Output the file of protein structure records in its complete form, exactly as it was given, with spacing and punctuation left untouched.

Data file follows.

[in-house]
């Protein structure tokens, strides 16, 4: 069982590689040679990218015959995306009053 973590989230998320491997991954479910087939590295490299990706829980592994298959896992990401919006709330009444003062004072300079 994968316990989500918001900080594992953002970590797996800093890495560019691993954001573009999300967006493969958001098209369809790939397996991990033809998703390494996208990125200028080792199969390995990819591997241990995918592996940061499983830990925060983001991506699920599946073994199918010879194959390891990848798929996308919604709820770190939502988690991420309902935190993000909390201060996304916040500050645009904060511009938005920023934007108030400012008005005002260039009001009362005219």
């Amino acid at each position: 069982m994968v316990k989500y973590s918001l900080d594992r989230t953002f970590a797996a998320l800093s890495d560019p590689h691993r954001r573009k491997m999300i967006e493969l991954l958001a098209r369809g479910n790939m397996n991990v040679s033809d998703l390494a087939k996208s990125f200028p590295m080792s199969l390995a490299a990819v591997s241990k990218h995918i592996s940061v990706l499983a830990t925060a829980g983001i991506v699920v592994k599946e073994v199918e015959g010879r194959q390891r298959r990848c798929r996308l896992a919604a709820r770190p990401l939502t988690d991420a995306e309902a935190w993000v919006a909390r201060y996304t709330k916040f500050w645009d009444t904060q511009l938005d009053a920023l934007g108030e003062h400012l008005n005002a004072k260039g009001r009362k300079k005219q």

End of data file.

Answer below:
[in-house]
């Protein structure tokens, strides 16, 4: 069982590689040679990218015959995306009053 973590989230998320491997991954479910087939590295490299990706829980592994298959896992990401919006709330009444003062004072300079 994968316990989500918001900080594992953002970590797996800093890495560019691993954001573009999300967006493969958001098209369809790939397996991990033809998703390494996208990125200028080792199969390995990819591997241990995918592996940061499983830990925060983001991506699920599946073994199918010879194959390891990848798929996308919604709820770190939502988690991420309902935190993000909390201060996304916040500050645009904060511009938005920023934007108030400012008005005002260039009001009362005219």
């Amino acid at each position: 069982m994968v316990k989500y973590s918001l900080d594992r989230t953002f970590a797996a998320l800093s890495d560019p590689h691993r954001r573009k491997m999300i967006e493969l991954l958001a098209r369809g479910n790939m397996n991990v040679s033809d998703l390494a087939k996208s990125f200028p590295m080792s199969l390995a490299a990819v591997s241990k990218h995918i592996s940061v990706l499983a830990t925060a829980g983001i991506v699920v592994k599946e073994v199918e015959g010879r194959q390891r298959r990848c798929r996308l896992a919604a709820r770190p990401l939502t988690d991420a995306e309902a935190w993000v919006a909390r201060y996304t709330k916040f500050w645009d009444t904060q511009l938005d009053a920023l934007g108030e003062h400012l008005n005002a004072k260039g009001r009362k300079k005219q």